Tuesday 4th March 2014
"Having someone to turn to who understands and who can help through the difficult time when a parent is away in prison can make all the difference to the families left behind."
Every year, around 200,000 children in England and Wales have a parent in prison. These children are twice as likely to experience mental health problems, and three times more likely to have a history of poor employment, poor accommodation and drug use in adulthood than their peers.
As Barnardo's Honorary Vice President, Cherie Blair visited the Community Support for Offenders Families (CSOF) to learn more about Barnardo's project supporting children affected by parental imprisonment.
The service, which is jointly funded by the National Offender Management Service and Barnardo's, aims to raise awareness of the vulnerability and considerable impact that parental imprisonment has on children. The project gives these children a voice; it pushes for changes to be made within the prison system, schools and communities. As a result, their childhoods, family relationships and prospects can be improved, whilst having a positive impact on inter-generational offending.
Cherie Blair met with project staff in Bristol on Tuesday to discuss their work before speaking to local families who have benefited from the service.
Cherie went on to visit Parc prison in South Wales where she met Director Janet Wallsgrove and Yvonne Rodgers (Director of Barnardo's Wales) to discuss project Invisible Walls Wales (IWW). IWW which is funded by the Big Lottery Fund, supports imprisoned fathers, their partners and children at HMP Parc and the wider community. The project is delivered by Barnardo's staff, who work closely with G4S, inside the prison and aims to reduce re-offending and inter-generational offending by strengthening family ties.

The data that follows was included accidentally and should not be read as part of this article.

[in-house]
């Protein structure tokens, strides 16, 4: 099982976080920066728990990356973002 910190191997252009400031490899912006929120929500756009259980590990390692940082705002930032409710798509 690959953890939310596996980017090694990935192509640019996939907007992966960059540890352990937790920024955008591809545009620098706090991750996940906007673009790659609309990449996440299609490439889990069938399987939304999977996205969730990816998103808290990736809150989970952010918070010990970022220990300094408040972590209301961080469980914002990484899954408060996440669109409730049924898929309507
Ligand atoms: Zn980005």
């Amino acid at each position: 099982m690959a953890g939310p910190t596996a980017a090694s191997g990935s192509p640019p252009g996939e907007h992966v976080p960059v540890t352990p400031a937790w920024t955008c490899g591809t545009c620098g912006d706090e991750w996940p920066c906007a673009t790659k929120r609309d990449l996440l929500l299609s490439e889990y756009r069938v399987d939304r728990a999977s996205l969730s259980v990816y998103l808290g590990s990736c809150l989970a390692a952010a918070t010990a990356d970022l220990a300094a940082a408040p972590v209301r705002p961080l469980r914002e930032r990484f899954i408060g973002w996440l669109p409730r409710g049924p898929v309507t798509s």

Following her day of visits, Mrs Blair said: "Barnardo's work to support children affected by parental imprisonment is hugely important. I am delighted to have had the opportunity to see for myself how they are helping families to manage when a parent is away in prison.Visiting Barnardo's project in Bristol/HMP Parc today brought to life some of the important work they are doing to reduce the negative impact on those young people who have no control over the circumstances they find themselves in.
Having someone to turn to who understands and who can help through the difficult time when a parent is away in prison can make all the difference to the families left behind."
Posted by Norina Arif